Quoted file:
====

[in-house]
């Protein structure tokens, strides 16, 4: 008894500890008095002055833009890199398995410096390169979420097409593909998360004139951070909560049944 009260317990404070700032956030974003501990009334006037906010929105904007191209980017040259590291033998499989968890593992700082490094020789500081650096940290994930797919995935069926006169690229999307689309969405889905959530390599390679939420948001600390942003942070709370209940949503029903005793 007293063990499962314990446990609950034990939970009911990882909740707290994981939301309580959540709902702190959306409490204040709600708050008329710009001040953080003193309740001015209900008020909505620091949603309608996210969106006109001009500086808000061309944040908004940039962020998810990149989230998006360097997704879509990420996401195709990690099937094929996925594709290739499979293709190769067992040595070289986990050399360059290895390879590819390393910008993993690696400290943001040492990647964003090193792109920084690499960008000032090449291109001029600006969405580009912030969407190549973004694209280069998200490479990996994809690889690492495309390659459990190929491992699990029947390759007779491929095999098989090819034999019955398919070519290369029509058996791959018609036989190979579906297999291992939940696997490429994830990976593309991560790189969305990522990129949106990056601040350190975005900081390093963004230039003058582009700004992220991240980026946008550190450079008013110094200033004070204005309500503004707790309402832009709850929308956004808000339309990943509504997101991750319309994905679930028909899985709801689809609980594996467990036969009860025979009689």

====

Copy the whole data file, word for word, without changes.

[in-house]
């Protein structure tokens, strides 16, 4: 008894500890008095002055833009890199398995410096390169979420097409593909998360004139951070909560049944 009260317990404070700032956030974003501990009334006037906010929105904007191209980017040259590291033998499989968890593992700082490094020789500081650096940290994930797919995935069926006169690229999307689309969405889905959530390599390679939420948001600390942003942070709370209940949503029903005793 007293063990499962314990446990609950034990939970009911990882909740707290994981939301309580959540709902702190959306409490204040709600708050008329710009001040953080003193309740001015209900008020909505620091949603309608996210969106006109001009500086808000061309944040908004940039962020998810990149989230998006360097997704879509990420996401195709990690099937094929996925594709290739499979293709190769067992040595070289986990050399360059290895390879590819390393910008993993690696400290943001040492990647964003090193792109920084690499960008000032090449291109001029600006969405580009912030969407190549973004694209280069998200490479990996994809690889690492495309390659459990190929491992699990029947390759007779491929095999098989090819034999019955398919070519290369029509058996791959018609036989190979579906297999291992939940696997490429994830990976593309991560790189969305990522990129949106990056601040350190975005900081390093963004230039003058582009700004992220991240980026946008550190450079008013110094200033004070204005309500503004707790309402832009709850929308956004808000339309990943509504997101991750319309994905679930028909899985709801689809609980594996467990036969009860025979009689």